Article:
Determination of submarine groundwater discharge (SGD) from karstic coastal aquifers is important to constrain hydrological and biogeochemical cycles. However, SGD quantification using commonly employed geochemical methods can be difficult to constrain under the presence of large riverine inputs, and is further complicated by the determination of the karstic groundwater endmember. Here, we investigated a coastal region where groundwater discharges from a karstic aquifer system using airborne thermal infrared mapping and geochemical sampling conducted along offshore transects. We report radium data (223Ra, 224Ra, 228Ra) that we used to derive fluxes (water, nutrients) associated with terrestrial groundwater discharge and/or seawater circulation through the nearshore permeable sediments and coastal aquifer. Field work was conducted at different periods of the year to study the temporal variability of the chemical fluxes. Offshore transects of 223Ra and 224Ra were used to derive horizontal eddy diffusivity coefficients that were subsequently combined with surface water nutrient gradients (NO2− + NO3−, DSi) to determine the net nutrient fluxes from SGD. The estimated DSi and (NO2− + NO3−) fluxes are 6.2 ± 5.0 *103 and 4.0 ± 2.0 *103 mol d−1 per km of coastline, respectively. We attempted to further constrain these SGD fluxes by combining horizontal eddy diffusivity and 228Ra gradients. However, SGD endmember selection in this area (terrestrial groundwater discharge vs. porewater) adds further uncertainty to the flux calculation and thus prevented us from calculating a reliable flux using this latter method. Additionally, the relatively long half-life of 228Ra (5.75 y) makes it sensitive to specific circulation patterns in this coastal region, including sporadic intrusions of Rhône river waters that impact both the 228Ra and nutrient surface water distributions. We show that SGD nutrient fluxes locally reach up to 20 times the nutrient fluxes from a small river (Huveaune River). On a regional scale, DSi fluxes driven by SGD vary between 0.1 and 1.4% of the DSi inputs of the Rhône River, while the (NO2− + NO3−) fluxes driven by SGD on this 22 km long coastline are between 0.1 and 0.3% of the Rhône River inputs, the largest river that discharges into the Mediterranean Sea. Interestingly, the nutrient fluxes reported here are similar in magnitude compared with the fluxes quantified along the sandy beach of La Franqui, in the western Gulf of Lions (Tamborski et al., 2018), despite the different lithology of the two areas (karst systems vs. unconsolidated sediment).
  • Article
    Dissolved gases in the deep North Atlantic track ocean ventilation processes
    (National Academy of Sciences, 2023-03-14) Seltzer, Alan M. ; Nicholson, David P. ; Smethie, William M. ; Tyne, Rebecca L. ; Le Roy, Emilie ; Stanley, Rachel H. R. ; Stute, Martin ; Barry, Peter H. ; McPaul, Katelyn ; Davidson, Perrin W. ; Chang, Bonnie X. ; Rafter, Patrick A. ; Lethaby, Paul ; Johnson, Rod J. ; Khatiwala, Samar ; Jenkins, William J.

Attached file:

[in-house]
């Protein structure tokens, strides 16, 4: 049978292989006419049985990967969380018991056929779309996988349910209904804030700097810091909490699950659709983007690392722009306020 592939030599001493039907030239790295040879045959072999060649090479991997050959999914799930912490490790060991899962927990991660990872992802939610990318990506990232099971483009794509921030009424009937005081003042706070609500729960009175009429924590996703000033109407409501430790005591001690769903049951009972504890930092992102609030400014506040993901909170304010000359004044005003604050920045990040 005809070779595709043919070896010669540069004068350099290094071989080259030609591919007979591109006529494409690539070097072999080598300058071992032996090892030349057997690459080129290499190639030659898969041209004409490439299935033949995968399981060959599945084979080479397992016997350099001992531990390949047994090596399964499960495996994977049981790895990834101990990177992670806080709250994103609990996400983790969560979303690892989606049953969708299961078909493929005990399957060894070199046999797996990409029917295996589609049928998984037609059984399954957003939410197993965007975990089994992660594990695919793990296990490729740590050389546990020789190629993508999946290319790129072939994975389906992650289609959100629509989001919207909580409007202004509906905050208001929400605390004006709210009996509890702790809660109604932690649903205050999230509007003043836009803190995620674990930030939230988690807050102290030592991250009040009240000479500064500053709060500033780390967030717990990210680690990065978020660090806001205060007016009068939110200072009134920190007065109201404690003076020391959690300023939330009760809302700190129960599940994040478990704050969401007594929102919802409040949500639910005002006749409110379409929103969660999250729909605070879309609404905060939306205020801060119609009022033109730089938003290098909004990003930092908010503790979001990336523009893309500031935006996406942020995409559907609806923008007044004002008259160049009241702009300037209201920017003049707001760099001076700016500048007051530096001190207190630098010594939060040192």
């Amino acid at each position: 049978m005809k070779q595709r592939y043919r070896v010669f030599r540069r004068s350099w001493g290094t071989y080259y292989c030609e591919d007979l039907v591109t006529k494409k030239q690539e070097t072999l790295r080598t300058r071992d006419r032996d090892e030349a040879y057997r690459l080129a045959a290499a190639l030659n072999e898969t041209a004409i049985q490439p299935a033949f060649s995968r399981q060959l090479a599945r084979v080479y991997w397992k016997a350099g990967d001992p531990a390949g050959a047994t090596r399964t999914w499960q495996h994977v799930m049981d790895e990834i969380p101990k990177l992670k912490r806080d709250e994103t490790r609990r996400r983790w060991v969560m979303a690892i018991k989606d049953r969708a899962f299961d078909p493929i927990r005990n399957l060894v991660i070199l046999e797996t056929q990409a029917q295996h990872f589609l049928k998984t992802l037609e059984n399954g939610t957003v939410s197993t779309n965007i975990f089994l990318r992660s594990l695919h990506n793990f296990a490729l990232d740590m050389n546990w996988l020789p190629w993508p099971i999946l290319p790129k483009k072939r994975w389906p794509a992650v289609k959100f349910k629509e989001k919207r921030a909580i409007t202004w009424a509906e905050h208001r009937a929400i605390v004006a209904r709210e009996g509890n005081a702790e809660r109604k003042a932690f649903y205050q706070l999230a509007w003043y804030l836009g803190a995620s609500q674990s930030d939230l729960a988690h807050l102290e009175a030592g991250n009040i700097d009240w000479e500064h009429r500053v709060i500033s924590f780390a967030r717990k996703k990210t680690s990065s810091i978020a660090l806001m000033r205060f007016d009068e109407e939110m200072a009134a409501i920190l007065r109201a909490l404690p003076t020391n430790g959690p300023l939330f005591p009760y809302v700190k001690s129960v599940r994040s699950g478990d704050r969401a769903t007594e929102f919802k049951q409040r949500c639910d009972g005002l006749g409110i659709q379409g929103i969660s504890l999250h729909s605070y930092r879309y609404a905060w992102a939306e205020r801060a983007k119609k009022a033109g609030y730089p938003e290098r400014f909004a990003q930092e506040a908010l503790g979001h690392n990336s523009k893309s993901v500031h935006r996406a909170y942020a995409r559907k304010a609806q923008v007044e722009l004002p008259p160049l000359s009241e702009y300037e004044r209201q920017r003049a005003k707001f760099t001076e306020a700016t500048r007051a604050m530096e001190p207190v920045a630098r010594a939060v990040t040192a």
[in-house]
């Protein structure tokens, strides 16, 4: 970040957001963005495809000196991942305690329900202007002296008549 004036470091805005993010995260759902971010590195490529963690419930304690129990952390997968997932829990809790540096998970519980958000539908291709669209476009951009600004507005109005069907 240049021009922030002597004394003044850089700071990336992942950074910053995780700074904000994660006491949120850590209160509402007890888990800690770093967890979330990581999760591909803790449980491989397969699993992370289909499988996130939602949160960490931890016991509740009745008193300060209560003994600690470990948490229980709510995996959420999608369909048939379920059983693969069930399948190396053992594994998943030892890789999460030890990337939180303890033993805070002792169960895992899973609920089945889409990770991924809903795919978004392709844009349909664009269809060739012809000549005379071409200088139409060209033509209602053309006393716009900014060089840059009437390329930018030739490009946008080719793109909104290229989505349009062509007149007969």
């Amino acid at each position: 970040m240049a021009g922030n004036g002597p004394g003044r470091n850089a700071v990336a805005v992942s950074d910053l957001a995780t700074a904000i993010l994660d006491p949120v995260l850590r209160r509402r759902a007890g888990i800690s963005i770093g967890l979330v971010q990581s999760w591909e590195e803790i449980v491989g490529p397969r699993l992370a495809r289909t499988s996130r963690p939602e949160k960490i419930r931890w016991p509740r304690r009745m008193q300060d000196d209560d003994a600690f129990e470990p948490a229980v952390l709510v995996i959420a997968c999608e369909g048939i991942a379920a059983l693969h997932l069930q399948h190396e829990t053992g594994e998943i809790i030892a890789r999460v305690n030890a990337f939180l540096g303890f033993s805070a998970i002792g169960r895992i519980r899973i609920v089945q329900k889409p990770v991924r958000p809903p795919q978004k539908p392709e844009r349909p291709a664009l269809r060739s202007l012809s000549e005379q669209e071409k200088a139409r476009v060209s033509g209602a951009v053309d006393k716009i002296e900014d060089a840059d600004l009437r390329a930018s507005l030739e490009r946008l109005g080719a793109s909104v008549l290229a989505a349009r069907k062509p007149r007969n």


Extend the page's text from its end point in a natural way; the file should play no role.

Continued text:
Gas exchange between the atmosphere and ocean interior profoundly impacts global climate and biogeochemistry. However, our understanding of the relevant physical processes remains limited by a scarcity of direct observations. Dissolved noble gases in the deep ocean are powerful tracers of physical air-sea interaction due to their chemical and biological inertness, yet their isotope ratios have remained underexplored. Here, we present high-precision noble gas isotope and elemental ratios from the deep North Atlantic (~32°N, 64°W) to evaluate gas exchange parameterizations using an ocean circulation model. The unprecedented precision of these data reveal deep-ocean undersaturation of heavy noble gases and isotopes resulting from cooling-driven air-to-sea gas transport associated with deep convection in the northern high latitudes. Our data also imply an underappreciated and large role for bubble-mediated gas exchange in the global air-sea transfer of sparingly soluble gases, including O, N, and SF. Using noble gases to validate the physical representation of air-sea gas exchange in a model also provides a unique opportunity to distinguish physical from biogeochemical signals. As a case study, we compare dissolved N/Ar measurements in the deep North Atlantic to physics-only model predictions, revealing excess N from benthic denitrification in older deep waters (below 2.9 km). These data indicate that the rate of fixed N removal in the deep Northeastern Atlantic is at least three times higher than the global deep-ocean mean, suggesting tight coupling with organic carbon export and raising potential future implications for the marine N cycle.